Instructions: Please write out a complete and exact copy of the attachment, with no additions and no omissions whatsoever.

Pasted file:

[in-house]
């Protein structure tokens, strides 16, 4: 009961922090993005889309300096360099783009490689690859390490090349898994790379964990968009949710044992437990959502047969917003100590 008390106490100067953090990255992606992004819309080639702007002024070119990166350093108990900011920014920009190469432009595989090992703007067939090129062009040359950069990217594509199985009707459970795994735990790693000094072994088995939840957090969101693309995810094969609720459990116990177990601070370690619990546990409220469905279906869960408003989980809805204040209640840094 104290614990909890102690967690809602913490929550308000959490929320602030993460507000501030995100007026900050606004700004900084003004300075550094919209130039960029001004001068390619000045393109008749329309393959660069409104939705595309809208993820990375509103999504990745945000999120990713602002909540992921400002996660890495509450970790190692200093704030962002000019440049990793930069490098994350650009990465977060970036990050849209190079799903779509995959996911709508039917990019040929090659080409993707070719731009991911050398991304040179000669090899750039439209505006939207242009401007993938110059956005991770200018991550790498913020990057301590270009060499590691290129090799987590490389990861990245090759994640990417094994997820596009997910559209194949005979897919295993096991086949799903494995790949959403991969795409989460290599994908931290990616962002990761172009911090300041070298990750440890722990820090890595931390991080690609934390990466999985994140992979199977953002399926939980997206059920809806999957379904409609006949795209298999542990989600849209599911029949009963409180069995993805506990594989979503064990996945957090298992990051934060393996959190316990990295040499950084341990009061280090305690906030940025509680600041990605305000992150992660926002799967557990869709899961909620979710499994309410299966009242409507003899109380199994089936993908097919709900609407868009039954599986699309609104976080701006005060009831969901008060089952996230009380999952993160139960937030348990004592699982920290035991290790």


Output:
[in-house]
């Protein structure tokens, strides 16, 4: 009961922090993005889309300096360099783009490689690859390490090349898994790379964990968009949710044992437990959502047969917003100590 008390106490100067953090990255992606992004819309080639702007002024070119990166350093108990900011920014920009190469432009595989090992703007067939090129062009040359950069990217594509199985009707459970795994735990790693000094072994088995939840957090969101693309995810094969609720459990116990177990601070370690619990546990409220469905279906869960408003989980809805204040209640840094 104290614990909890102690967690809602913490929550308000959490929320602030993460507000501030995100007026900050606004700004900084003004300075550094919209130039960029001004001068390619000045393109008749329309393959660069409104939705595309809208993820990375509103999504990745945000999120990713602002909540992921400002996660890495509450970790190692200093704030962002000019440049990793930069490098994350650009990465977060970036990050849209190079799903779509995959996911709508039917990019040929090659080409993707070719731009991911050398991304040179000669090899750039439209505006939207242009401007993938110059956005991770200018991550790498913020990057301590270009060499590691290129090799987590490389990861990245090759994640990417094994997820596009997910559209194949005979897919295993096991086949799903494995790949959403991969795409989460290599994908931290990616962002990761172009911090300041070298990750440890722990820090890595931390991080690609934390990466999985994140992979199977953002399926939980997206059920809806999957379904409609006949795209298999542990989600849209599911029949009963409180069995993805506990594989979503064990996945957090298992990051934060393996959190316990990295040499950084341990009061280090305690906030940025509680600041990605305000992150992660926002799967557990869709899961909620979710499994309410299966009242409507003899109380199994089936993908097919709900609407868009039954599986699309609104976080701006005060009831969901008060089952996230009380999952993160139960937030348990004592699982920290035991290790």